2019 GUIDE TO PESTICES IN PRODUCE.
By JODIE CLAPP Founder of The GF Hub
Published | 27 March 2019 |
If you haven’t already heard of this yet, hold on to your hat!
Each year the EWG (Environmental Working Group) www.EWG.com release a list of fruits and vegetables that contain the most toxic load of chemical residue, called the Dirty Dozen.
Although the testing is carried out on produce from the USA, the farming practices in Australia are somewhat similar, and smaller studies have come to the same conclusion more or less.
The benefit behind this list is to aid those who cannot purchase Organic for everything all the time. With knowing what produce carries the most toxic load, consumers are able to make a more informed choice on products they might want to buy Organic.
The new addition to the list for 2019 is Kale. Yep, that same kale you’ve been hearing about for the past few years touted as a superfood, the holy grail etc. Well, what comes with increased consumption? Increased production! More than 92 samples of kale had two or more pesticide residues, and a single sample could contain up to 18 different residues. The most frequently detected chemical was DCPA and has been classified as possible Cancer-Causing by the Environmental Protection Agency (EPA) since 1995 and has been banned for use in Europe since 2009.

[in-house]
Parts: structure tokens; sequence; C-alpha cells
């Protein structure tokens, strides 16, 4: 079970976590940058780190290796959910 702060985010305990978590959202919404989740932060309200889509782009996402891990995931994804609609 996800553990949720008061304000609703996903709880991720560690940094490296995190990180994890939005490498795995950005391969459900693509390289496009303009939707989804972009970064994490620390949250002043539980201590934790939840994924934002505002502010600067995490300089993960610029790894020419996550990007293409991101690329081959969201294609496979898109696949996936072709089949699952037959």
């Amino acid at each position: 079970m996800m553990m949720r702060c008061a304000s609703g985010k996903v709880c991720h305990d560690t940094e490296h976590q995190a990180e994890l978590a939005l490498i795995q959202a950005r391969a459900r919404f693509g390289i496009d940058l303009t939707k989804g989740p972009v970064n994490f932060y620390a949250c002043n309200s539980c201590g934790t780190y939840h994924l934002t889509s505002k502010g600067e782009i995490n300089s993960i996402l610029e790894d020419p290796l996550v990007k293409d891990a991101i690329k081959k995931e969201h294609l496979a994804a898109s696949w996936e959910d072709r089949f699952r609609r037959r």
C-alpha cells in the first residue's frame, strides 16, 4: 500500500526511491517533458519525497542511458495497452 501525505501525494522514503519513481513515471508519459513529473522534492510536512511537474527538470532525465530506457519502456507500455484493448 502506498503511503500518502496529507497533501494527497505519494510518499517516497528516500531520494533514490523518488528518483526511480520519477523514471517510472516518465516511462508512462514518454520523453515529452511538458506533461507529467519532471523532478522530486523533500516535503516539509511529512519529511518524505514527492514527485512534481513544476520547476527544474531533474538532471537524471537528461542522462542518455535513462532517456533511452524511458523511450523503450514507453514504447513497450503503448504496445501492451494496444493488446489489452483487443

You might think “But I wash all my produce anyway so is it really that bad?” Yes, it is because these tests are conducted after washing and peeling have occurred. They are prepared the same way they would be in the home.
The clean 15, is, as I'm sure you can guess by now, a list of fruits and vegetables with the least amount of toxic chemical residue. So no need to stress too much about buying these products organically.
What about all the other products that were tested? Well, they fall somewhere in the middle, and you will have to use your discretion on that one.
Download the list, and either screenshot it to your phone, print it out to keep in your handbag for when you're shopping or even stick it to the fridge.
It’s just one more step towards supporting the environment and also your body.